When half of the world's population doesn't share the same opportunity or rights as the other half, the whole world suffers. Like a bird whose wings require equal strength to fly, humanity will never soar to its full potential until we achieve gender equality.

That's why the United Nations made one of its Sustainable Development Goals to "Achieve gender equality and empower all women and girls." That goal includes providing women and girls equal access to education and health care, as well as addressing gender-based discrimination and violence against women and girls.

While there is still much work to be done, history shows us that we are capable of making big leaps forward on this issue. Check out some of the milestones humanity has already reached on the path to true equality.

Historic Leaps Toward Gender Equality

1848 The Seneca Falls Convention in New York, organized by Elizabeth Lady Stanton and Lucretia Mott, is the first U.S. women's convention to discuss the oppression of women in sociopolitical, economic, and religious life.

1893 New Zealand becomes the first self-governing nation to grant national voting rights to women.

1903 Marie Curie becomes the first woman to win a Nobel Prize. She is also the only woman to win multiple Nobel Prizes, for Physics in 1903 and Chemistry in 1911.

1920 The 19th Amendment is passed in the U.S. giving women the right to vote in all 50 U.S. states.

1973 The U.S. Open becomes the first major sports tournament of its kind to offer equal pay to women, after tennis star Billie Jean King threatened to boycott.

1975 The first World Conference on Women is held in Mexico, where a 10-year World Plan of Action for the Advancement of Women is formed. The first International Women's Day is commemorated by the UN in the same year.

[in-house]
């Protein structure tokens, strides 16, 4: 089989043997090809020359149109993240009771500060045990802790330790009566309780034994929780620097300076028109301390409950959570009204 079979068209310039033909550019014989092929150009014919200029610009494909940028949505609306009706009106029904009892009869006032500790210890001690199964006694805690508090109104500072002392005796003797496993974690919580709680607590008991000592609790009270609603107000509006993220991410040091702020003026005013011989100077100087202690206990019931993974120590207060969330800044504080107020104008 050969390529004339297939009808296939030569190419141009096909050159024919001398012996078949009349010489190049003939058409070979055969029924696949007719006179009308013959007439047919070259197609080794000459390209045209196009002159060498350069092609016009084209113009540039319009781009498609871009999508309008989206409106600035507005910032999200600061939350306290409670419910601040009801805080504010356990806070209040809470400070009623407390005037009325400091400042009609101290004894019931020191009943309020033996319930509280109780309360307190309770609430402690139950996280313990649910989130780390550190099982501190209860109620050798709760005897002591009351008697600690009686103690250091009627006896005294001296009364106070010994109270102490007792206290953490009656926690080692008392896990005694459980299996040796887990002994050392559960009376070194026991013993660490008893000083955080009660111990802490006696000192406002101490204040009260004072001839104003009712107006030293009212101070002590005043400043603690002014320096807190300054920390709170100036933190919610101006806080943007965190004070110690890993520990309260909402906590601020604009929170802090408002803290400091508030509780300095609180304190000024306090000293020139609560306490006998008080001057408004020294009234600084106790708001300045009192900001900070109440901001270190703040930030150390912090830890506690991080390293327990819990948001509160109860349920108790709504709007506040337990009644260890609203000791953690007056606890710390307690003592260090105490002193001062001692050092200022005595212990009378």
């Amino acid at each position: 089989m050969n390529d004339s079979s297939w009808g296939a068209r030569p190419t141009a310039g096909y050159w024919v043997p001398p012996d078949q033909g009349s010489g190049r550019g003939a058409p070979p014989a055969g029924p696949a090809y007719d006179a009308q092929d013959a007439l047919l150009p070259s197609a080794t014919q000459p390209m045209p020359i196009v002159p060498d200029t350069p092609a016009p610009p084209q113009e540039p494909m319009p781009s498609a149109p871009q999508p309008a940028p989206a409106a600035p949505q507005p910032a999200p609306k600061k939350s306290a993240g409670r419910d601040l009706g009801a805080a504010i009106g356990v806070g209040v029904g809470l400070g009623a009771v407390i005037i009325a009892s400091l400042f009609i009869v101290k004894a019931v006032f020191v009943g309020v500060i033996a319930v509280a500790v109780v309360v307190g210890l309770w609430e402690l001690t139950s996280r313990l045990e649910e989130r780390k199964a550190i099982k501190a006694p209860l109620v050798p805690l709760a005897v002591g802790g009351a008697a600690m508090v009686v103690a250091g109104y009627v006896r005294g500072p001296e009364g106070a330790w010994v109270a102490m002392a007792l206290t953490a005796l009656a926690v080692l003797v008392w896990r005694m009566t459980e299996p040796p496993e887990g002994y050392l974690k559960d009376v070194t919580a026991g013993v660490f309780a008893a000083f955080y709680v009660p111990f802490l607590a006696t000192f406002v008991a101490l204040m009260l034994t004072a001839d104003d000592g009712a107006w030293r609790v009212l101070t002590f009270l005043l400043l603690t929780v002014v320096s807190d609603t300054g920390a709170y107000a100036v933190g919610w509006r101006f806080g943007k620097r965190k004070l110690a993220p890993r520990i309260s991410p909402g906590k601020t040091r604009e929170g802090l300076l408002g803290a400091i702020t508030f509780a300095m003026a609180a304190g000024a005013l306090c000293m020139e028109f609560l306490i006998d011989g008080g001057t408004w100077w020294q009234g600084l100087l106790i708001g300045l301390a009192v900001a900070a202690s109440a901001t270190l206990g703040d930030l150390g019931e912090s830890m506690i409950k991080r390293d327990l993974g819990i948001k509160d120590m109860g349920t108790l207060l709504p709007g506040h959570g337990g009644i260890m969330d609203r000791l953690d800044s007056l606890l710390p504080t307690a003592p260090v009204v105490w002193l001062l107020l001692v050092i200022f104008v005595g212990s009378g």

1979 The UN General Assembly adopts the Convention on the Elimination of All Forms of Discrimination against Women (CEDAW), also known as the "Women's Bill of Rights." It is the most comprehensive international document protecting the rights of women, and the second most ratified UN human rights treaty after the Convention on the Rights of the Child.

1980 Vigdis Finnbogadottir of Iceland becomes the first woman to be elected head of state in a national election.

1993 The UN General Assembly adopts the Declaration on the Elimination of Violence against Women, the first international instrument to explicitly define forms of violence against women and lay out a framework for global action.

2010 The UN General Assembly creates the United Nations Entity for Gender Equality and the Empowerment of Women (UN Women) to speed progress on meeting the needs of women and girls around the world.

2018 The UN and European Union join forces on the Spotlight Initiative, a global, multi-year initiative focused on eliminating all forms of violence against women and girls.

As the UN celebrates its 75th anniversary, it is redoubling its commitment to reach all 17 Sustainable Development Goals, including gender equality. But it will take action and effort from everyone to ensure that women and girls are free from discrimination and violence. Learn more about what is being done to address gender equality and see how you can get involved here.

And join the global conversation about the role of international cooperation in building the future by taking the UN75 survey here.

Let's make sure we all have a say in the future we want to see.

via WFMZ / YouTube

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Perez claims he was responding to insults hurled at him by the officers. The police say that Perez was picking a fight. The altercation left Perez with a broken nose, scrapes, swelling, and bruises from his hips to his shoulder.